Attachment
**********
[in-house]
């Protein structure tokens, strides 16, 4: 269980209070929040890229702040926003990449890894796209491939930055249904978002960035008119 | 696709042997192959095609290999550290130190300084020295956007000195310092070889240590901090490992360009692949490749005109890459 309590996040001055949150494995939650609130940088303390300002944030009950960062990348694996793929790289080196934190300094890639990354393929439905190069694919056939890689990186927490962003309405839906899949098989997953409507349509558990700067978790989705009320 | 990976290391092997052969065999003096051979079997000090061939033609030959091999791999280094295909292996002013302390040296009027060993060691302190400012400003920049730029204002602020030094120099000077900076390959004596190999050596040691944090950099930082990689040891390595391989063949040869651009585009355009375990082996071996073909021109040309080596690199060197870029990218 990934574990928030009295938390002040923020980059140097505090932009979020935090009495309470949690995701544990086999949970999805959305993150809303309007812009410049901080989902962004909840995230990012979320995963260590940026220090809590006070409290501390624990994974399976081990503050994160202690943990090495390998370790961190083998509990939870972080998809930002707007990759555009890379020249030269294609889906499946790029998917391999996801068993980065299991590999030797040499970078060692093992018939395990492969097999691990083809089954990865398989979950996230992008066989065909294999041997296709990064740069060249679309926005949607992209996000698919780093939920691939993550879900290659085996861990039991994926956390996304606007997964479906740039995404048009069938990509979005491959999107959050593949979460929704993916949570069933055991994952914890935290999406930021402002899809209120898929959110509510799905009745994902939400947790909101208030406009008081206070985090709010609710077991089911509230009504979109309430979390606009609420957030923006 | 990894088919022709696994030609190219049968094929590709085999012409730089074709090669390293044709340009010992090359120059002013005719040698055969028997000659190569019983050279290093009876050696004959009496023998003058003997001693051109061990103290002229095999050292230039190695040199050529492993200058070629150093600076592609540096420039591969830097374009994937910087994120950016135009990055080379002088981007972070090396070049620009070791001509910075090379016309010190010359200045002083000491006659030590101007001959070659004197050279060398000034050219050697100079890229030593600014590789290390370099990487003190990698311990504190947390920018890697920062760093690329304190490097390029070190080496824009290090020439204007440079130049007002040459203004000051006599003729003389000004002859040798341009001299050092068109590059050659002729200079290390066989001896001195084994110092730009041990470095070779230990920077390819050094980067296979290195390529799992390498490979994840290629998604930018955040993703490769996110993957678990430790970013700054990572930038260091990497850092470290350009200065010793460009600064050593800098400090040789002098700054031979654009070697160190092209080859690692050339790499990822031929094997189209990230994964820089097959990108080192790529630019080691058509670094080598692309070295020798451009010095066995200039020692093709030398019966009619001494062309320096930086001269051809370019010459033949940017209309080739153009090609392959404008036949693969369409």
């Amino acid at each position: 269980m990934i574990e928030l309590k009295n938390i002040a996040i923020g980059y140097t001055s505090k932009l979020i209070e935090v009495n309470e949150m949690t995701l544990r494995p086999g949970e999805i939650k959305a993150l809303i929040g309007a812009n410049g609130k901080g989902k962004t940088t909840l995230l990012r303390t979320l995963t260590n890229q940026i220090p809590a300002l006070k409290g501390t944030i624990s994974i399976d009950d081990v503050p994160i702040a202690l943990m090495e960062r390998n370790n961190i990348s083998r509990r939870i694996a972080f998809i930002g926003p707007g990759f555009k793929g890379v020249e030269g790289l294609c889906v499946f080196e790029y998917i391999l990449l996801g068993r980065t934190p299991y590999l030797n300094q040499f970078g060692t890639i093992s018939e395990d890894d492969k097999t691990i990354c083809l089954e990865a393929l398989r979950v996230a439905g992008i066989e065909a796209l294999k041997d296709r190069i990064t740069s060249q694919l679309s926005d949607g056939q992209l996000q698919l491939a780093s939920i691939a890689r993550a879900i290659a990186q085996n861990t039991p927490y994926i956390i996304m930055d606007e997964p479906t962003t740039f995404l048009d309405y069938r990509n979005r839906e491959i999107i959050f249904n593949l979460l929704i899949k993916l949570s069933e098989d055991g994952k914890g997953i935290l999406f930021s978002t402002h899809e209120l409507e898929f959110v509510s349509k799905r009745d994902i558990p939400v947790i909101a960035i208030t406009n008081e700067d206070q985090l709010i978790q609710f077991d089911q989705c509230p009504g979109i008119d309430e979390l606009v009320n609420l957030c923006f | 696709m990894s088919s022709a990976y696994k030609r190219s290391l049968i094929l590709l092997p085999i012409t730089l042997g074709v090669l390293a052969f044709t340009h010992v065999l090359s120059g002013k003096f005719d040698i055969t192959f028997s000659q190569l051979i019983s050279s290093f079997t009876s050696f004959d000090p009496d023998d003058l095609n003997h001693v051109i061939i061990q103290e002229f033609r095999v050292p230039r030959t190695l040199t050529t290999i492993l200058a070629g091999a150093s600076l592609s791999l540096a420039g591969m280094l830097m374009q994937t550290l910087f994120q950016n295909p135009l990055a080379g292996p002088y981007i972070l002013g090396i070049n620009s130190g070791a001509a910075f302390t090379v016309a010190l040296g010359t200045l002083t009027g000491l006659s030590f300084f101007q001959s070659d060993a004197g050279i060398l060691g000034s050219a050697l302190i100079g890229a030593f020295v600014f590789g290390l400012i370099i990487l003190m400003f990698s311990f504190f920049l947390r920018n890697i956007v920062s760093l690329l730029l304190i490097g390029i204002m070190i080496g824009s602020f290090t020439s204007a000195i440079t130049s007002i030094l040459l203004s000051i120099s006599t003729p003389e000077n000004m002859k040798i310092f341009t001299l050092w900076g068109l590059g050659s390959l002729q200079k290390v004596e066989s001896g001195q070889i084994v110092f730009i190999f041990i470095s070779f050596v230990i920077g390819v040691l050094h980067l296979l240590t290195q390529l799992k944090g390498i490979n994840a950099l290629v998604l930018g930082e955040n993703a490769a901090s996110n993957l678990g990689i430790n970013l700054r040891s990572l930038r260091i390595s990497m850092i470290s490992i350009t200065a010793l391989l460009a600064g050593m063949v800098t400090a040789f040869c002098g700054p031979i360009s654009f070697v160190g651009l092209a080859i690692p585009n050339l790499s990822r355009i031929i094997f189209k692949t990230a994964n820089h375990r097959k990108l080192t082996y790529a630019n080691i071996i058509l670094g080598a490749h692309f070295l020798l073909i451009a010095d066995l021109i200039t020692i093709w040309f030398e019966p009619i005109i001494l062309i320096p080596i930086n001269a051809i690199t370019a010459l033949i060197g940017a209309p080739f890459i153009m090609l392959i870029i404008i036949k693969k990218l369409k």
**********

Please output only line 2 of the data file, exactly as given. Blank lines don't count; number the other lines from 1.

């Protein structure tokens, strides 16, 4: 269980209070929040890229702040926003990449890894796209491939930055249904978002960035008119 | 696709042997192959095609290999550290130190300084020295956007000195310092070889240590901090490992360009692949490749005109890459 309590996040001055949150494995939650609130940088303390300002944030009950960062990348694996793929790289080196934190300094890639990354393929439905190069694919056939890689990186927490962003309405839906899949098989997953409507349509558990700067978790989705009320 | 990976290391092997052969065999003096051979079997000090061939033609030959091999791999280094295909292996002013302390040296009027060993060691302190400012400003920049730029204002602020030094120099000077900076390959004596190999050596040691944090950099930082990689040891390595391989063949040869651009585009355009375990082996071996073909021109040309080596690199060197870029990218 990934574990928030009295938390002040923020980059140097505090932009979020935090009495309470949690995701544990086999949970999805959305993150809303309007812009410049901080989902962004909840995230990012979320995963260590940026220090809590006070409290501390624990994974399976081990503050994160202690943990090495390998370790961190083998509990939870972080998809930002707007990759555009890379020249030269294609889906499946790029998917391999996801068993980065299991590999030797040499970078060692093992018939395990492969097999691990083809089954990865398989979950996230992008066989065909294999041997296709990064740069060249679309926005949607992209996000698919780093939920691939993550879900290659085996861990039991994926956390996304606007997964479906740039995404048009069938990509979005491959999107959050593949979460929704993916949570069933055991994952914890935290999406930021402002899809209120898929959110509510799905009745994902939400947790909101208030406009008081206070985090709010609710077991089911509230009504979109309430979390606009609420957030923006 | 990894088919022709696994030609190219049968094929590709085999012409730089074709090669390293044709340009010992090359120059002013005719040698055969028997000659190569019983050279290093009876050696004959009496023998003058003997001693051109061990103290002229095999050292230039190695040199050529492993200058070629150093600076592609540096420039591969830097374009994937910087994120950016135009990055080379002088981007972070090396070049620009070791001509910075090379016309010190010359200045002083000491006659030590101007001959070659004197050279060398000034050219050697100079890229030593600014590789290390370099990487003190990698311990504190947390920018890697920062760093690329304190490097390029070190080496824009290090020439204007440079130049007002040459203004000051006599003729003389000004002859040798341009001299050092068109590059050659002729200079290390066989001896001195084994110092730009041990470095070779230990920077390819050094980067296979290195390529799992390498490979994840290629998604930018955040993703490769996110993957678990430790970013700054990572930038260091990497850092470290350009200065010793460009600064050593800098400090040789002098700054031979654009070697160190092209080859690692050339790499990822031929094997189209990230994964820089097959990108080192790529630019080691058509670094080598692309070295020798451009010095066995200039020692093709030398019966009619001494062309320096930086001269051809370019010459033949940017209309080739153009090609392959404008036949693969369409």